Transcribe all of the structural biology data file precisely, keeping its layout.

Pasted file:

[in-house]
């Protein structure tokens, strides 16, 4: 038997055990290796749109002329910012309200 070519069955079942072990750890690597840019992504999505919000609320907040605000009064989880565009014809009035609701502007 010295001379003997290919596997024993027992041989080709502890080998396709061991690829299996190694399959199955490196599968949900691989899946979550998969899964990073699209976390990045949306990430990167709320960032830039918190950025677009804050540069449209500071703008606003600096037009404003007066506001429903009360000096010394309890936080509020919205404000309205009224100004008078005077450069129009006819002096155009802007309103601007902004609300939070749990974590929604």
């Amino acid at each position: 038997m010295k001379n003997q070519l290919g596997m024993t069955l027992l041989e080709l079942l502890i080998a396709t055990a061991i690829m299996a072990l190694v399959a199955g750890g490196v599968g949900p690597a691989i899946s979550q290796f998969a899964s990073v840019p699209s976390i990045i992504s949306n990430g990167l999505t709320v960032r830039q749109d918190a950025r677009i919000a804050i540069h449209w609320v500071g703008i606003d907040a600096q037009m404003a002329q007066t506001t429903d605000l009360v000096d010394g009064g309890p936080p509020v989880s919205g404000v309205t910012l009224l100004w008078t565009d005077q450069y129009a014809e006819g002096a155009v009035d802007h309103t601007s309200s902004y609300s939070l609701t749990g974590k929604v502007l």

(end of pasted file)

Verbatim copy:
[in-house]
């Protein structure tokens, strides 16, 4: 038997055990290796749109002329910012309200 070519069955079942072990750890690597840019992504999505919000609320907040605000009064989880565009014809009035609701502007 010295001379003997290919596997024993027992041989080709502890080998396709061991690829299996190694399959199955490196599968949900691989899946979550998969899964990073699209976390990045949306990430990167709320960032830039918190950025677009804050540069449209500071703008606003600096037009404003007066506001429903009360000096010394309890936080509020919205404000309205009224100004008078005077450069129009006819002096155009802007309103601007902004609300939070749990974590929604």
């Amino acid at each position: 038997m010295k001379n003997q070519l290919g596997m024993t069955l027992l041989e080709l079942l502890i080998a396709t055990a061991i690829m299996a072990l190694v399959a199955g750890g490196v599968g949900p690597a691989i899946s979550q290796f998969a899964s990073v840019p699209s976390i990045i992504s949306n990430g990167l999505t709320v960032r830039q749109d918190a950025r677009i919000a804050i540069h449209w609320v500071g703008i606003d907040a600096q037009m404003a002329q007066t506001t429903d605000l009360v000096d010394g009064g309890p936080p509020v989880s919205g404000v309205t910012l009224l100004w008078t565009d005077q450069y129009a014809e006819g002096a155009v009035d802007h309103t601007s309200s902004y609300s939070l609701t749990g974590k929604v502007l």